One result of interest is the significant changes in sugars other than sucrose within the phloem. For most work on the phloem, only sucrose is reported [22, 33, 34]. It has been established that sucrose is the dominant sugar involved in sugar transport [35] and it is assumed that hexoses (glucose and fructose) are not normally present, and when they are, they are mostly seen when using EDTA facilitated exudation [35]. Glucose and fructose have been shown to exist (5.5% and 1.5%) in the phloem of perennial ryegrass (Lolium perenne L.) collected from aphid stylectomy [36]. A change in sugar composition was found when plants were defoliated with a decrease of more than 80% for sucrose concentration and decreases of 42% and 47% in glucose and fructose concentrations, respectively [36]. This may indicate a source other than leaf for hexoses within the phloem. The results from the GC-MS analysis highlighted a significant increase in glucose and fructose levels within the phloem during the grain loading period (Table 2).

Of particular interest are the results presented from the LC-MS analysis quantifying NA and demonstrating the presence of glutathione. These two metabolites have been found to play important roles in complexing essential micronutrients during long distance transport in the phloem [7, 8, 37, 38]. In a theoretical model of metabolite and micronutrient speciation in the phloem it was found that 54.4% of Zn was likely to be bound to NA and the remaining Zn complexed with amino acid complexes of cysteine and cysteine with histidine (41.2% and 2.8% respectively) [7]. In the case of Fe, 99% of the ferrous ions would be complexed by NA and only 19.3% of ferric ions would be complexed by NA while the remaining ferric ions would be complexed with glutamate and citrate (70% and 9.2% respectively) [7]. A potential fault with this model is that it does not incorporate 2’-deoxymugineic acid (DMA) as a potential candidate for complex formation. In work performed on the phloem of rice, the concentration of DMA was found to be between 152 μMol L-1[39] and 150 μMol L-1[8]. This was much higher than the NA values reported of 66 μMol L-1[39] and 76 μMol L-1[8]. In rice it has been found that the main Zn complex ligand was NA whilst for Fe, DMA was the main metabolite responsible for complexing this metal [8]. Glutathione has been found to play a role in Cd transportation as part of the detoxification process [40]. Glutathione was tested as a chelating agent in the speciation model but was found to complex less than 2% of Zn though it was mentioned that if Cd was included this may affect the model dynamics [7]. In this work we have reported for the first time the concentration of NA in the phloem of wheat with an average concentration of 255.4 μMol L-1 ± 96.71 which is within the range reported in castor bean [37, 38, 41] but is much higher than what has been reported in rice [8, 39]. Previous work in our lab has shown a significant increase in Zn and Mg in the phloem during grain loading [31] and it’s also likely that there is an associated increase in metal complexing metabolites. This relationship has been demonstrated in castor bean where the NA phloem concentrations reported 4 and 8 days after imbibition were 206 μMol L-1, [38] which is close to what was observed in this work (255.4 μMol L-1 ± 96.71). Further exploration of NA flux at different maturities may give further insight into the role of NA in essential micronutrient transport.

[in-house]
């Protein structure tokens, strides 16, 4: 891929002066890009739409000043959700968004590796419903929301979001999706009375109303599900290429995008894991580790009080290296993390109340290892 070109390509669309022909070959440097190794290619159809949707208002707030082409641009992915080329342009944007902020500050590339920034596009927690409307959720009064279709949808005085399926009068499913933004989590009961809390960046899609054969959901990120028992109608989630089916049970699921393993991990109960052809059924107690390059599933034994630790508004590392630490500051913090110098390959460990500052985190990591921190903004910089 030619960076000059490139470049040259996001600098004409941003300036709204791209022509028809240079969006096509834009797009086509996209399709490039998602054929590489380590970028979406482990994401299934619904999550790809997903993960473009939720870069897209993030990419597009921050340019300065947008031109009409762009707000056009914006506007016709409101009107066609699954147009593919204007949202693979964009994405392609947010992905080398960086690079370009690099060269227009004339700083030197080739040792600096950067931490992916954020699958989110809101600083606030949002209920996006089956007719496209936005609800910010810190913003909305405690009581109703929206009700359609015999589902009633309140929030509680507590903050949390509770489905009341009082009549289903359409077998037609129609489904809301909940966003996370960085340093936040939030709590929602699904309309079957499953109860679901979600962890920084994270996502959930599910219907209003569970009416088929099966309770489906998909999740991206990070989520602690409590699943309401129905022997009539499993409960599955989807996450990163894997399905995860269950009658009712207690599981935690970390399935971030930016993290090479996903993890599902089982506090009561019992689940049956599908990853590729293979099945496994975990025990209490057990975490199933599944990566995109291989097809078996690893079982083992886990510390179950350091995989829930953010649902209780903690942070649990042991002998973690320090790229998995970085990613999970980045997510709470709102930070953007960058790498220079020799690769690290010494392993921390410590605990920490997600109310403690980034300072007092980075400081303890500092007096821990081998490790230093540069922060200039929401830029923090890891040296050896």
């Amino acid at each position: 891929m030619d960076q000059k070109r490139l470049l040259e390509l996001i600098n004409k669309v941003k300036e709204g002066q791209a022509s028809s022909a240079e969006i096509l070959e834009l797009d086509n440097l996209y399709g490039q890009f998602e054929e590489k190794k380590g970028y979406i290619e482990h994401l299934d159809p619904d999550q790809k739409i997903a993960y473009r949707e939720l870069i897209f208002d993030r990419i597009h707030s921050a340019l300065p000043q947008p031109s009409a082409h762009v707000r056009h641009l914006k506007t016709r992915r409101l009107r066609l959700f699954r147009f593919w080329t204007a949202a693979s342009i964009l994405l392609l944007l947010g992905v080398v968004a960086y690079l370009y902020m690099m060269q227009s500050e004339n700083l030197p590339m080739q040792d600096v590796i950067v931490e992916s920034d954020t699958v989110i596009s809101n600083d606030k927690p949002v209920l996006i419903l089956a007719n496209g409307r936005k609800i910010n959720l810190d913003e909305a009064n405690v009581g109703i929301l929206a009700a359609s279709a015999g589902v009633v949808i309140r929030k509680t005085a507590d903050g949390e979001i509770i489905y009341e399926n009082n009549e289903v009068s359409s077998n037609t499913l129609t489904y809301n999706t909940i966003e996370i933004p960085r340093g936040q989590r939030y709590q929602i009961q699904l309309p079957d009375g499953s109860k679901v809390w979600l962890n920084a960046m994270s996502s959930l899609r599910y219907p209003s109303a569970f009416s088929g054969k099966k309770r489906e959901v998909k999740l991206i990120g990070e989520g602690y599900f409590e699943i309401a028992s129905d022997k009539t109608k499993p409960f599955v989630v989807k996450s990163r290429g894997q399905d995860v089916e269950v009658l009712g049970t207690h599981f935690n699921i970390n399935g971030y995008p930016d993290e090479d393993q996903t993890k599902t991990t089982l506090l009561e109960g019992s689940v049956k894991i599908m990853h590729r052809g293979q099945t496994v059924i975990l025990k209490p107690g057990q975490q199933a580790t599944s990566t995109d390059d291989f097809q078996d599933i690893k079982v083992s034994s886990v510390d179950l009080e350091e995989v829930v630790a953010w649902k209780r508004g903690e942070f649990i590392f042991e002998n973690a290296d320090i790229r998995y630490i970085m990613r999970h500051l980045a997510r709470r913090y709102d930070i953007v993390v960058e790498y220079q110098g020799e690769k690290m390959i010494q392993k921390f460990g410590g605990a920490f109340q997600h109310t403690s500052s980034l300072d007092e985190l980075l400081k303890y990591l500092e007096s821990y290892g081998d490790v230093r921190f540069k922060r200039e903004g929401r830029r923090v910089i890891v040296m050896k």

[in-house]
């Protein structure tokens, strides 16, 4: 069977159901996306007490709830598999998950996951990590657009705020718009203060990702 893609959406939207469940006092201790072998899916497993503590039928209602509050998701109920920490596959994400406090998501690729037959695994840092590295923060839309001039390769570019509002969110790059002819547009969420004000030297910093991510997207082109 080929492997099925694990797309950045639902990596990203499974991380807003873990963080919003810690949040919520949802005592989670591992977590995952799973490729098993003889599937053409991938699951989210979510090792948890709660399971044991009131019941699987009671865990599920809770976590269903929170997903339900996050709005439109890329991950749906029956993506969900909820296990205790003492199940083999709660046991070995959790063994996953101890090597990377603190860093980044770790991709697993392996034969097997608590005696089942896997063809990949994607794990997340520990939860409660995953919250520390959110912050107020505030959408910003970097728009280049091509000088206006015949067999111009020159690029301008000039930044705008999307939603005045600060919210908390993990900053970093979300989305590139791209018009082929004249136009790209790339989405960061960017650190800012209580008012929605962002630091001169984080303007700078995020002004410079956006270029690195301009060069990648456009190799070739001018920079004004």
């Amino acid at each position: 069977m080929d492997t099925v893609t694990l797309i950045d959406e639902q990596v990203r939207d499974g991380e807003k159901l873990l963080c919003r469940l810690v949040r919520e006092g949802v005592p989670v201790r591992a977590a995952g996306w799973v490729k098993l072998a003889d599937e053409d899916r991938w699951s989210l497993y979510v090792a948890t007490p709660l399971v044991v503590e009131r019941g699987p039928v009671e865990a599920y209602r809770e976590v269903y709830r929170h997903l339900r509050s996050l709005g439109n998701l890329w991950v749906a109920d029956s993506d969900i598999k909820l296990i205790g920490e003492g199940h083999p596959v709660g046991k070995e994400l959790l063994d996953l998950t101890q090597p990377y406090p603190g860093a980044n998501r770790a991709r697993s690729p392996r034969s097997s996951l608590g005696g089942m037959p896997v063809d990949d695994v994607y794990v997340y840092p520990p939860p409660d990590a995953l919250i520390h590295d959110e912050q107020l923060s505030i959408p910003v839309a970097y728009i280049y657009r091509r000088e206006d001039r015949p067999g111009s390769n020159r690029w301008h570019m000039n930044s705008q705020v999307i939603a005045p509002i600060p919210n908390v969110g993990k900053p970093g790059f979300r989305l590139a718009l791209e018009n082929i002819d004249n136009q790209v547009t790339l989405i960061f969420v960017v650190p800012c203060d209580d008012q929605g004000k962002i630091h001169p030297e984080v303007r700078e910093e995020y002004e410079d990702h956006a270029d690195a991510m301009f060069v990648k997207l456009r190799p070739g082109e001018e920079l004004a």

It is anticipated that further method development would enable the analysis and quantification of DMA and glutathione within the phloem which would assist in the development of a wheat specific speciation model for the long distance transport of essential micronutrients. The amine binding LC-MS method used here gave in-conclusive results for DMA (data not shown) and a different method is required.